"Some Friendly Comments on "Is Racism Permanent?","by Howard Winant March/April 1994 issue of Poverty & Race
I've appreciated the last two issues' discussion of racism's "permanence," but I think a crucial point hasn't been fully enough addressed in these short essays. It is that racism is not a static, obvious "thing" anymore, if it ever was. Its meaning and manifestations change as social conditions, state activity, and social movements confront it. There is a big tendency to assume we know what we mean by this term, and to address it as it was identified in the 1960s: as a matter of prejudice (beliefs and attitudes), discrimination (actions enforcing unequal treatment), and "institutional" phenomena (generally, the legacy of past racial inequality imposing inequalities automatically in the present). While these remain important aspects of the racism phenomenon, none of them is the same as it was a quarter century and more ago. It is necessary to re-encounter the concept and disrupt its former meanings in order to understand it anew.
Certainly racial injustice and inequality have not lessened in any overall way, yet they have been transformed and indeed rationalized in the quarter-century since the ambiguous triumph of the civil rights movement in the mid-1960s.
The New Racism
Any effective analysis of racism today has to address the following points:
* The existence of real mobility for more favored sectors (that is, certain class-based segments) of racially defined minority groups.
* The substantial-diversification of the North American population (remember that immigration laws were reformed in 1965 to remove their overtly racist features).
* The significant pan-ethnic phenomena among Asians, Latinos, and Native Americans, which have reconstituted the US racial panorama in a multi-polar (as opposed to the old bipolar) direction. Arguments in defense of the white-black bipolar analysis-for example, Andrew Hacker's claim that Latinos and Asians will attain such upward mobility that within one generation they will look more like white ethnics than like a racially defined minority are quite unconvincing.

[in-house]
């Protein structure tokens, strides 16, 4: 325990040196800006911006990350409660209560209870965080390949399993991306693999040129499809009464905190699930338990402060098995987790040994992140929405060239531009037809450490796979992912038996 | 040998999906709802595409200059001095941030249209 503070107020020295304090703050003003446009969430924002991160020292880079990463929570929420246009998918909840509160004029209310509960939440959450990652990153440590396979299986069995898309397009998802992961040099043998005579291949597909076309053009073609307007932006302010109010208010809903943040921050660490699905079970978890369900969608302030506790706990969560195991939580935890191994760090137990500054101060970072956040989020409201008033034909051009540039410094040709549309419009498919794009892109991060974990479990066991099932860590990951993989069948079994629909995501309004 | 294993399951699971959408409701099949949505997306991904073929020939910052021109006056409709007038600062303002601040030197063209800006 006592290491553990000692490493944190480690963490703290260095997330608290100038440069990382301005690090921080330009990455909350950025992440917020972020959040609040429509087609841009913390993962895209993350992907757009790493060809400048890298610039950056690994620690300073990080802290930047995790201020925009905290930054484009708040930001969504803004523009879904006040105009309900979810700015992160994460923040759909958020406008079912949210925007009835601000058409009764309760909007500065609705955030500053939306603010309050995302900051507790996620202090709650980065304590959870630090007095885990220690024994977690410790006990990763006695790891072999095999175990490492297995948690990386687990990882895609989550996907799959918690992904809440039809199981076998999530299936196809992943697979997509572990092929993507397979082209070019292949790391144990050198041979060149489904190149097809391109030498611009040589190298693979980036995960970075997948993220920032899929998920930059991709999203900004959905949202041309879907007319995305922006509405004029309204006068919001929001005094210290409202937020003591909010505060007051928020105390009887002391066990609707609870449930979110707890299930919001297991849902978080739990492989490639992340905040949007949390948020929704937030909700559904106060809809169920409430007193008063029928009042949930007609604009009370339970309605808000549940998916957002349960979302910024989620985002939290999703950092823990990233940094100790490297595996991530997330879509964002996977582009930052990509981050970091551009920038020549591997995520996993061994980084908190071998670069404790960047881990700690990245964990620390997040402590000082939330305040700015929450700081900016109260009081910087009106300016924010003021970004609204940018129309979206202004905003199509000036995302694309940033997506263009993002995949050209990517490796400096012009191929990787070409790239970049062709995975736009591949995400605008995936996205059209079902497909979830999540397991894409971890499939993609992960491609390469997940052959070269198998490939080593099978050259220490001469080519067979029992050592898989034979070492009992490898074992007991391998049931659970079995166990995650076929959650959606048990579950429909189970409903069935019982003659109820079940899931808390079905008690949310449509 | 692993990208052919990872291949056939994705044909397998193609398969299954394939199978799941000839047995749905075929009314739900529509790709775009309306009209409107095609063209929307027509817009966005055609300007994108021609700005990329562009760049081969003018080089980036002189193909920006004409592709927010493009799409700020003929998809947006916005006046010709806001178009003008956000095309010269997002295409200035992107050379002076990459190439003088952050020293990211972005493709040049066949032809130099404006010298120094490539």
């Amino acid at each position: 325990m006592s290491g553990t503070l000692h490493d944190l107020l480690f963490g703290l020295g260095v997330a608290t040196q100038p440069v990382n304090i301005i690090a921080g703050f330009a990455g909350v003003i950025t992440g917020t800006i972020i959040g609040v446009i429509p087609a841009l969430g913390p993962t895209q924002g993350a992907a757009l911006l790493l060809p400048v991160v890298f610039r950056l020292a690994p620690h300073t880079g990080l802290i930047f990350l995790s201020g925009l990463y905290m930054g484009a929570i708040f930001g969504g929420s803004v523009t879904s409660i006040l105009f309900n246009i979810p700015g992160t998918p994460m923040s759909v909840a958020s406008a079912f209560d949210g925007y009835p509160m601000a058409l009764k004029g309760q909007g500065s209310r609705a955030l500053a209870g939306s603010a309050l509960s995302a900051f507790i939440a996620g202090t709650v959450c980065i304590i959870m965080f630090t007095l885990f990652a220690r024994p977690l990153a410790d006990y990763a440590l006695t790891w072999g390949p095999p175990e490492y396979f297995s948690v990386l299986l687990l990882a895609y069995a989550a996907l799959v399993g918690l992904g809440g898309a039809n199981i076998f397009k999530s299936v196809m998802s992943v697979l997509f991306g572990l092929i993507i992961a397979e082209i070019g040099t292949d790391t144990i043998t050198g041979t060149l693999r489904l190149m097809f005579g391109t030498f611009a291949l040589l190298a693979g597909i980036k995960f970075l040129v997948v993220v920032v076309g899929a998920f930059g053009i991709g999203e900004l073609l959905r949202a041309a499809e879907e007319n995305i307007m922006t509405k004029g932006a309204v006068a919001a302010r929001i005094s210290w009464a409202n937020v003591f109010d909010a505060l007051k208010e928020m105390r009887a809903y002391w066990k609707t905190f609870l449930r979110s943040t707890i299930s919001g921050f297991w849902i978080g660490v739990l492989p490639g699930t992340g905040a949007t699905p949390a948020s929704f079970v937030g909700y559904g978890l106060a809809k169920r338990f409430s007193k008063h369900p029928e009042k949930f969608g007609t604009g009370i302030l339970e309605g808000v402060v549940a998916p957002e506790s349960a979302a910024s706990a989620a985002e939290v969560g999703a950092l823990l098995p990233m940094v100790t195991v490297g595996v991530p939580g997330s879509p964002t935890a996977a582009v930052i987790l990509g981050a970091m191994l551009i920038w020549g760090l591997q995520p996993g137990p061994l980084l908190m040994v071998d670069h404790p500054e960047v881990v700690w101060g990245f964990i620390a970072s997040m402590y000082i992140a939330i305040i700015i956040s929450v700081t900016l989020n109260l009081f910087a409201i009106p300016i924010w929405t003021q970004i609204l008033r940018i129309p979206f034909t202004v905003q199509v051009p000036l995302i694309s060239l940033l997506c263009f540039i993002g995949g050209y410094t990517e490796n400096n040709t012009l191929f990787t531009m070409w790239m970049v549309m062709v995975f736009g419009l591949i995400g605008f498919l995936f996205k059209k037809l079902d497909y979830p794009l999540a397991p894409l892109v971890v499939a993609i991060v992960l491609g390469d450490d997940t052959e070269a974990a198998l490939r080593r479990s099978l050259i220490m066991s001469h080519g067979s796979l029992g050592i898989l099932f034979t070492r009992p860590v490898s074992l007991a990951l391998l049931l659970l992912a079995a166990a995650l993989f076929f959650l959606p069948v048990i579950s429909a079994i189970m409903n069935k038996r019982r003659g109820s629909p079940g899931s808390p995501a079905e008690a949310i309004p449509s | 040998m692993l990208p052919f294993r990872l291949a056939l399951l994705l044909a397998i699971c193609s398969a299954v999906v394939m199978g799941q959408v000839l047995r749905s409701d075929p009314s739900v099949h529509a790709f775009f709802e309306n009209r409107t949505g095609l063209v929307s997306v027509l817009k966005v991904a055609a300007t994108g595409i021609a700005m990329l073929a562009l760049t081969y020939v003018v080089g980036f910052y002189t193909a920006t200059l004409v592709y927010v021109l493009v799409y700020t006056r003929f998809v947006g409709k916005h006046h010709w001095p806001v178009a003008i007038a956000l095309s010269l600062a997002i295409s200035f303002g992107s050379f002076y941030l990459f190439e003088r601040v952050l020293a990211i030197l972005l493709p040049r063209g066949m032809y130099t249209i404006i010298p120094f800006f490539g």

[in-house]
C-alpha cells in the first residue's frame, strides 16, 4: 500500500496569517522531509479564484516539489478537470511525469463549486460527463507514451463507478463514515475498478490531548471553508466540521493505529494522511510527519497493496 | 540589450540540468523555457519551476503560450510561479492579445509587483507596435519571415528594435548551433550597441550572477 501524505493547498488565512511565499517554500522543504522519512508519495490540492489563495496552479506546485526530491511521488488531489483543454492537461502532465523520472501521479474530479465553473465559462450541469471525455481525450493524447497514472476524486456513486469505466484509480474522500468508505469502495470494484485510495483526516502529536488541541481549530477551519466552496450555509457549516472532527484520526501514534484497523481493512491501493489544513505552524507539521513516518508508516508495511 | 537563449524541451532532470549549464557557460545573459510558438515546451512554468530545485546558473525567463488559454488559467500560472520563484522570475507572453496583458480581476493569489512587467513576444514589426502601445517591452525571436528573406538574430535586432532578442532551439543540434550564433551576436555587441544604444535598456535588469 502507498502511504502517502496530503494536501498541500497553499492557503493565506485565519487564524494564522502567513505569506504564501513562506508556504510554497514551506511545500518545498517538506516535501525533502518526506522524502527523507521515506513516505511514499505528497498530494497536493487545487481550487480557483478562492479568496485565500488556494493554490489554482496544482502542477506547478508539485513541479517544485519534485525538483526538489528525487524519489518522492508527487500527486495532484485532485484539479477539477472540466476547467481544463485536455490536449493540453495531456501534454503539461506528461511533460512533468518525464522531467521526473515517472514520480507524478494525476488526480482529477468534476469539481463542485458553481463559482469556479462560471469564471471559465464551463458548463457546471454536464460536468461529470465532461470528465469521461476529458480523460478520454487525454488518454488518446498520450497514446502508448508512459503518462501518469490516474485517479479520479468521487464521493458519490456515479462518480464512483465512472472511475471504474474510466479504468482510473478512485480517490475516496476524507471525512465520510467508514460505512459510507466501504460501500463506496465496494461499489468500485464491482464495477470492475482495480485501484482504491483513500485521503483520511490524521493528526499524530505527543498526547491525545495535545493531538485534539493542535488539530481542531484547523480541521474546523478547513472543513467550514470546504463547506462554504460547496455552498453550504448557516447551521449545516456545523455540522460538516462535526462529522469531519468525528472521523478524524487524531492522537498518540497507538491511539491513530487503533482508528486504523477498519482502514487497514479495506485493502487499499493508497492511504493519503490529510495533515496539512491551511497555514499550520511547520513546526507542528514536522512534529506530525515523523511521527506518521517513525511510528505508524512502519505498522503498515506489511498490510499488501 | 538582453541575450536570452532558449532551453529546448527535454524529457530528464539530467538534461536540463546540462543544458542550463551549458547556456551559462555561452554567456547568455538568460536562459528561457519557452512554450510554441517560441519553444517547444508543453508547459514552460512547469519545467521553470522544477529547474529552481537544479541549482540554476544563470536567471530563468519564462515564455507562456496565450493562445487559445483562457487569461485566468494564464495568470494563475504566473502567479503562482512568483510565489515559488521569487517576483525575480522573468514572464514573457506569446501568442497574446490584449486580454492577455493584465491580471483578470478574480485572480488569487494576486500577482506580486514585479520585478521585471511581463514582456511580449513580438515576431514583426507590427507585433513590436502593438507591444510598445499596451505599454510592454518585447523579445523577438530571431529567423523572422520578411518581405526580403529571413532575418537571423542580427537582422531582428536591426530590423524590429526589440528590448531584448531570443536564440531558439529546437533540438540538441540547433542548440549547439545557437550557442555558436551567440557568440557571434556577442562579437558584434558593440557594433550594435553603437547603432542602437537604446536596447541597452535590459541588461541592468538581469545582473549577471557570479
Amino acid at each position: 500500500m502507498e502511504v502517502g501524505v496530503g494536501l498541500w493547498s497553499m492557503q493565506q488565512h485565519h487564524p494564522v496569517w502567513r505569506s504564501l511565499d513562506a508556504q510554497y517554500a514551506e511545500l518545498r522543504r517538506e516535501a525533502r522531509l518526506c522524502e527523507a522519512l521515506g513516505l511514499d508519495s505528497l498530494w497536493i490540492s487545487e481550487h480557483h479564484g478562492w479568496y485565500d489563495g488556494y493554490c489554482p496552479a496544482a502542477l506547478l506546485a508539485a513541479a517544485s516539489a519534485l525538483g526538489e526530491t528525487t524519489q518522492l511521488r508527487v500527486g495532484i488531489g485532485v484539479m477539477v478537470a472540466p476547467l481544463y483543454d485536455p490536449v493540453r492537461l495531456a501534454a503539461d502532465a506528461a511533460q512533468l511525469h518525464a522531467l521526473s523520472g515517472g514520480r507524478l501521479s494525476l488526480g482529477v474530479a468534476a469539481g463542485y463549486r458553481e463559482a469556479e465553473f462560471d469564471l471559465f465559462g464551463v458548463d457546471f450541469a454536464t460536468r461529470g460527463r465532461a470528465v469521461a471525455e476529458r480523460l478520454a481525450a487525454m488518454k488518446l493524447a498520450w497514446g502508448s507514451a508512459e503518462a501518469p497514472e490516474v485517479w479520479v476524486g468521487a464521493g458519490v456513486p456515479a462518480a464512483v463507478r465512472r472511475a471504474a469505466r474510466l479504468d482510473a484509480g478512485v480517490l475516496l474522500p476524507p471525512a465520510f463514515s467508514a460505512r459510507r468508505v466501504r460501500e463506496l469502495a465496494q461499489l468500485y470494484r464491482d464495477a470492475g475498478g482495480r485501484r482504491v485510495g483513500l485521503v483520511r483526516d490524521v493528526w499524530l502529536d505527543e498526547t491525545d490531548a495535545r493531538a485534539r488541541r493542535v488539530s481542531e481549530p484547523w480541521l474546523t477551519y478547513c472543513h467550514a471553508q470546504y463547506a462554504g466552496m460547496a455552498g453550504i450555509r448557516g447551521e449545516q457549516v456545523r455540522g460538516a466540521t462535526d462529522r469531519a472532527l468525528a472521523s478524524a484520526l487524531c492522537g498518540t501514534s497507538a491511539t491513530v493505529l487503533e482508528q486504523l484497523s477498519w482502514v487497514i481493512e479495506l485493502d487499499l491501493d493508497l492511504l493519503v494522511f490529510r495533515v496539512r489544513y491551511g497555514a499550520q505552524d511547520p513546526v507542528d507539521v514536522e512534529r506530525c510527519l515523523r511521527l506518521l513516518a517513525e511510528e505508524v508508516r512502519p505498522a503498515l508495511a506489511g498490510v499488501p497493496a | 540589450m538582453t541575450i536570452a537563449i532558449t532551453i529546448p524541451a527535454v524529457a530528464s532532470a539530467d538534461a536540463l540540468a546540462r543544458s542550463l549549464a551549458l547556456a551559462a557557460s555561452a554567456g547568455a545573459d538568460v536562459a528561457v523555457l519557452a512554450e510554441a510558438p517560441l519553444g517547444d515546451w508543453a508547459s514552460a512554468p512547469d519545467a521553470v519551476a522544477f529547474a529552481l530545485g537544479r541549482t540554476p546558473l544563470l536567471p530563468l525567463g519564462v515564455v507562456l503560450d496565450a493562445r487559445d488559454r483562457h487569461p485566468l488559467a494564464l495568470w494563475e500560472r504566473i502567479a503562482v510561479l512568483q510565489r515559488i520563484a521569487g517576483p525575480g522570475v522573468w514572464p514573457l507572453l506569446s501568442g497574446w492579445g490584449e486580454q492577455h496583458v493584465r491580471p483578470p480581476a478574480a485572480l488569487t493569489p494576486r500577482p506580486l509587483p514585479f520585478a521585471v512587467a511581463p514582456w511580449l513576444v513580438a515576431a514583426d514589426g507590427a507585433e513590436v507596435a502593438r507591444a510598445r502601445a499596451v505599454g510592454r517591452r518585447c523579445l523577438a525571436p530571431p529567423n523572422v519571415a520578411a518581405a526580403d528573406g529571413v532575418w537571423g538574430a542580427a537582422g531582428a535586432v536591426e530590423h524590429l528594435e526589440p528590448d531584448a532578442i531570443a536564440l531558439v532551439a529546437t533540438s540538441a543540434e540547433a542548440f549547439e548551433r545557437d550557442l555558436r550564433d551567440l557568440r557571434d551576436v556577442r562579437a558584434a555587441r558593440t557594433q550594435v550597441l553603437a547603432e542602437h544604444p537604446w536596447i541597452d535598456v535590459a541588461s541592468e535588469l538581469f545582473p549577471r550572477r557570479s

* The problematic nature of white identity (at least somewhat) for whites. What this means is that in the post-civil rights era whites have been forced to acquire a "pale" version of the Du Bosian racial dualism: they must consider how they are perceived by their racial "others." The idea that "whiteness" is in some sense the norm still persists, although it has been weakened. This is both dangerous (since its weakening inspires tremendous anxieties among whites) and promising (since it involves the creation of common ground across racial lines and indeed transgresses racial barriers). Needless to say, white "racial dualism" remains a limited phenomenon at present.
* The rise of social movements to which the black struggle gave initial impetus, notably feminism and gay liberation in their many forms, has developed to the point where a whole range of cross cutting subjectivities and tensions (as well as new alliances) have developed. This undercuts the insularity of racial identities in various ways, for example by giving millions of whites a personal sense of what discrimination means, or by setting up limited but real zones of common interest across racial lines.
* Finally and perhaps most important, a significant racial reaction has developed over the past 25 or so years. This reaction has reinterpreted the demands for equality and] justice made by the black movement and its allies in a conservative discourse of individualism, competition, and laissez-faire. It has therefore rationalized racism, depriving racially defined institutions of some of the legitimacy, some of the organic connectedness within the segregated community, which they formerly enjoyed, even though these institutions (black political organizations, schools, etc.) also suffered under Jim Crow. We must recognize that the racial reaction with its individualistic rhetoric of equality (opportunity, meritocracy, etc.) is hegemonic today. The effect of this is that racism can be treated as largely an artifact of the past. My white students tell me, "My parents marched for civil rights. They took care of the problem back then. "To understand racism today, we must take these changed cultural circumstances into account. Certainly we should never ignore economic or political inequality (what I would call the "social structural" dimensions of racism).